I gazed fondly at him, thinking of Simon, and so much else. It was one of the peculiarities of our intimacy that Chaucer seemed to appreciate talents no one else would value in a friend.
Here comes John Gower, it was murmured at Westminster and the Guildhall; hide your ledgers. Hide your thoughts. For knowledge is currency. It can be traded and it can be banked, and more secretly than money. The French have a word for informers: chanteurs, and information is a song of sorts. A melody poured in the ears of its eager recipients, every note a hidden vice, a high crime, a deadly sin. Or some kind of illicit antiphon, its verses whispered among opposed choirs of the living and the dead.
We live in a hypocritical age. An age that sees bishops preaching abstinence while running whores. Pardoners peddling indulgences while seducing wives. Earls pledging fealty while plotting treason. Hypocrites, all of them, and my trade is the bane of hypocrisy, its worth far outweighing its perversion. I practice the purest form of truthtelling. Quite profitably, too. The second son of a moderately wealthy knight has some choices: the law, the royal bureaucracy, Oxford or Cambridge, the life of a monk or a priest. Yet I would rather have trapped grayling in the Severn for a living than taken holy orders, and it was clear that my poetry would never see the lavishments from patrons that Chaucer’s increasingly enjoyed. Yet I’ll never forget the thrill I felt when that first coin of another man’s vice fell into my lap, and I realized what I had—and how to use it. Since then I have become a trader in information, a seller of suspicion, a purveyor of foibles and the hidden things of private life. I work alone and always have, without the trappings of craft and creed. John Gower. A guild of one.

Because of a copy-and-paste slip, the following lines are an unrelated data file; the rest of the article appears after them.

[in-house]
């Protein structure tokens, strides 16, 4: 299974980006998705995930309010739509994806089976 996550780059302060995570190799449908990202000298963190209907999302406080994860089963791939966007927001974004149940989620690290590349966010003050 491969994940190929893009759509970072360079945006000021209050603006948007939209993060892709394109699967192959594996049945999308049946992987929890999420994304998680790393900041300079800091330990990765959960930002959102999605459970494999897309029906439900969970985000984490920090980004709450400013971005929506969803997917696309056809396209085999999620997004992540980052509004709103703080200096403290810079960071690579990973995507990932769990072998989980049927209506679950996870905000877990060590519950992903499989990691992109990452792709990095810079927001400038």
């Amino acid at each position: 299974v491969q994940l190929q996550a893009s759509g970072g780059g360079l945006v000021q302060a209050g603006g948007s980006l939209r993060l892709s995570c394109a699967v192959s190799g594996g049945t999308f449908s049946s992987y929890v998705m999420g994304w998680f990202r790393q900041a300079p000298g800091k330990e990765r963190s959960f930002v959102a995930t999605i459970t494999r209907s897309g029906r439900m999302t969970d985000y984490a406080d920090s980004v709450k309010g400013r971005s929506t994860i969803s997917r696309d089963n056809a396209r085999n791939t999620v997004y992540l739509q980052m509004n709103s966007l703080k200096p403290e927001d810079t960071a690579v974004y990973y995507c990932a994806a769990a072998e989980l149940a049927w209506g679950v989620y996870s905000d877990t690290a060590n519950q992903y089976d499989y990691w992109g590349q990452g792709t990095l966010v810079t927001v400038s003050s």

“You can’t be direct with her about it,” Chaucer was saying. “This is a woman who takes the biggest cock in the realm between her legs. She’s given Lancaster three bastards at last count—or is it four?” He waited, gauging my reaction.
“What is this book, Geoff? What does it look like? What’s in it?”
He stared again at a spot on the wall, his gaze unfocused and vague. “To be honest with you, John, I don’t know. What I do know is that this book could hurt me.”He blinked and looked at some spot on the wattle behind me.
Then, in a last whisper of French, “It could cost me my life.”
Our eyes locked, and I wondered in that instant, as I would so often in the weeks to come, what price such a book might extract from my oldest friend. He broke the tension with one of his elvish smiles. “If you can do this for me, John, get me this book, I’ll be greatly in your debt.”
As you are so deeply in mine, he did not say; nor did he need to, and in his position neither would I. I left Monksblood’s that morning bound to perform this ‘small favor,’ as Chaucer had called it, for the one man in all the world I could never refuse. The man who knew my own darkest song.
Excerpted from the book A BURNABLE BOOK by Bruce Holsinger. Copyright © 2014 by Bruce Holsinger. Reprinted with permission of William Morrow.